• The asham sacrifice raised concerns among the prophets who thought a person might commit a deliberate wrong and then offer a sacrifice to square the account. They felt that this kind of offering was superficial and did not lead the people to change their behavior or to be close to God. Both Isaiah and Jeremiah condemned the people for offering sacrifices while continuing to behave wickedly.

  • Robbery, deceit and fraud are most often premeditated acts, but finding a lost item and not returning it contains an element of the accidental. Yet the Torah considers this last this action as a similar offense to the other three. Jewish law has dealt extensively with the return of a lost article. According to the Mishnah, when a person found a lost item, he or she would announce it during each of the three festivals and for another seven days following the last festival. The seven days were understood as three days to allow the owner of the article to go home, another three days to allow him to return to Jerusalem, and another day to claim ownership. The Mishnah also teaches that in Jerusalem there was a so-called "Stone of Losses." A person who lost an article went there as well as anyone who had found something that belonged to someone else. The finder stood up and announced the find and its owner stood up and called out the identifying marks and had the article restored to him.

Some Thoughts and Questions

  1. It is customary to wash our hands before saying ha-motzi – the blessing over bread – because the priests were commanded to do this before bringing a sacrifice. After reciting the motzi, it is traditional to salt the bread because the priests were told to salt every sacrifice. What does this tell us about the motzi?

  2. What does offering an animal do to atone for our sins? Some liberal Jews think these portions about sacrifices should be skipped. What do you think and why?

  3. The sacrifices expressed religious devotion and the people's love for God. How do you show your devotion and connection to Judaism? In what ways do you show your love for God? How does this make you like our ancestors? In what ways do modern Jewish rituals express the things our ancestors tried to express through the various sacrificial offerings? In what ways do our modern rituals distinguish us from our ancestors?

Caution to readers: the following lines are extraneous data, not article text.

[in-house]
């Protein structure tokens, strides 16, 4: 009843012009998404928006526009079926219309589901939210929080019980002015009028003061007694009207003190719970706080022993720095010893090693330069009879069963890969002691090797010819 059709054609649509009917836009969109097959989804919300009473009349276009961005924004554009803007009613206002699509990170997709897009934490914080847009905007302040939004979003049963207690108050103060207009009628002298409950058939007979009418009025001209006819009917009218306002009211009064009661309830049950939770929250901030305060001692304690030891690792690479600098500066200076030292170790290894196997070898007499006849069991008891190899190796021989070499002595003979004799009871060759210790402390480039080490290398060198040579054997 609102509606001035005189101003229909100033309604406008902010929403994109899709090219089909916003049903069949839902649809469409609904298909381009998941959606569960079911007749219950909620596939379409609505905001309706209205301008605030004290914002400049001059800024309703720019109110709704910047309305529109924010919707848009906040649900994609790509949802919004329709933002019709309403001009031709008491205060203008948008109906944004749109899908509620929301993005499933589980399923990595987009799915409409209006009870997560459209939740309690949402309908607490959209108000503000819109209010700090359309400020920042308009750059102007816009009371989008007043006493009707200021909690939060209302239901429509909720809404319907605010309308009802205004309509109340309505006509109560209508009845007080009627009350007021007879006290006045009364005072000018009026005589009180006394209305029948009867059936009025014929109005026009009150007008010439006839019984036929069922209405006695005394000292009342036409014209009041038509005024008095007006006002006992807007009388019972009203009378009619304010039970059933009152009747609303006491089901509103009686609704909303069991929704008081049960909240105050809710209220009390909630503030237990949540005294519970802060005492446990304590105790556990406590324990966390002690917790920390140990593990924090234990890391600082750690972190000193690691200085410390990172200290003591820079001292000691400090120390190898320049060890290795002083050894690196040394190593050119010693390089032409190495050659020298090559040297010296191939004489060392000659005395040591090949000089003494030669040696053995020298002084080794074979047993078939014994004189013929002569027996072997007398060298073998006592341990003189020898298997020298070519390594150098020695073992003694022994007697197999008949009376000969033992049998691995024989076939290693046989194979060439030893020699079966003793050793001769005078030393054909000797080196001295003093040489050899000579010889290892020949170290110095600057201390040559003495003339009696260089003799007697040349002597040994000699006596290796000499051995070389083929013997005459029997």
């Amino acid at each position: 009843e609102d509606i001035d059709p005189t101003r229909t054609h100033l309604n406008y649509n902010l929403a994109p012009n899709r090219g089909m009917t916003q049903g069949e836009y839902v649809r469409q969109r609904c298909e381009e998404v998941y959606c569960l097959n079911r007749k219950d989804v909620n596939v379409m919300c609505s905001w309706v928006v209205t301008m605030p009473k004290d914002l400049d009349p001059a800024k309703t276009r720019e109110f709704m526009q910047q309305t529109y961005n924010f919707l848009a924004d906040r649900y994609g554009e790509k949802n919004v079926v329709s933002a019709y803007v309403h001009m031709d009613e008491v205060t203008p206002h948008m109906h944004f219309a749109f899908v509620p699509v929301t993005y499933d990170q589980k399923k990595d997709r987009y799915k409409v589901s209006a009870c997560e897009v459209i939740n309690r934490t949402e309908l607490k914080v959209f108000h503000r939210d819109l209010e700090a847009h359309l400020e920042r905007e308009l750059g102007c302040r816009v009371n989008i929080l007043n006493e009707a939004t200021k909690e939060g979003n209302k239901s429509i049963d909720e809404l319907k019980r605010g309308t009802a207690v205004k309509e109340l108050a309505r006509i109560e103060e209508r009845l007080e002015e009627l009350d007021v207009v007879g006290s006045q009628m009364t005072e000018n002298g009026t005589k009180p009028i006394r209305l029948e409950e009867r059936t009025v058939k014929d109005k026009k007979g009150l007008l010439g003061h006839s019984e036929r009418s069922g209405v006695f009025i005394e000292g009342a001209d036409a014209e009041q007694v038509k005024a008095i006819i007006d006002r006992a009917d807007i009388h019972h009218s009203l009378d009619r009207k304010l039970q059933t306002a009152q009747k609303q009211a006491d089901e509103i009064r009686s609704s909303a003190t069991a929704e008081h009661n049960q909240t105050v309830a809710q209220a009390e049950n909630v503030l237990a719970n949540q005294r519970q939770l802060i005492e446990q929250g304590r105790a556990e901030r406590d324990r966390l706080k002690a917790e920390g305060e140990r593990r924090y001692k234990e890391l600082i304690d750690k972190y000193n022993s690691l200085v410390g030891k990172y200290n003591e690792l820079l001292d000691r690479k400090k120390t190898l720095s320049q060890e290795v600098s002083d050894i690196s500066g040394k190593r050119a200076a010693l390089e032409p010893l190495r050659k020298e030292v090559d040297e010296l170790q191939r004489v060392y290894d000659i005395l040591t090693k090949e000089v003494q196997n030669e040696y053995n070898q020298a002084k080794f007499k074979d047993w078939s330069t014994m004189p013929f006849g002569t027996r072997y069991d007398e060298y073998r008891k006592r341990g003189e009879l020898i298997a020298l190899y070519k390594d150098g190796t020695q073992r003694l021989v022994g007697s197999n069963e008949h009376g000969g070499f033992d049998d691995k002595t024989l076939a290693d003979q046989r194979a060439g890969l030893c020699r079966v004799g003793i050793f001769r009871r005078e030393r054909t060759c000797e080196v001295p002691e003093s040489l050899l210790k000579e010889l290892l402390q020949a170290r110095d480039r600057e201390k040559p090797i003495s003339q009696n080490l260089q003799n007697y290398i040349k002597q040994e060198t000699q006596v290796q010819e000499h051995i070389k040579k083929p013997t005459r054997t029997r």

4. Our ancestors encountered many difficulties in order to fulfill the commandment to go to Jerusalem to bring sacrifices. The trip was long and the cost of arranging the appropriate sacrifice was significant. What kinds of sacrifices does Judaism require of us today? In what ways is practicing Judaism difficult? In what ways is it easier than at the time described in the Torah portion?

  5. After the destruction of the temple in Jerusalem, the rabbis decreed that prayer, Torah study and acts of loving kindness replace sacrifices. When have you participated in prayer? In Torah Study? In acts of loving kindness? How do these things move you closer to God?

  6. Leviticus 5:23 reads "When one has thus sinned and, realizing his guilt, would restore that which he got through robbery or fraud, or the deposit that was entrusted to him, or the lost thing that he found." What would make a person "realize his guilt"? What role does God play? … people in positions of authority? … law enforcement? … conscience? When you have done something wrong, how do you feel? Who helps you "realize" your guilt? How do you make amends? When a person was guilty of one of these offenses described in the Torah what actions was he or she required to take? Why do you think the person was instructed to first return the stolen property and then make a guilt offering to God? What is the significance of the order of activities?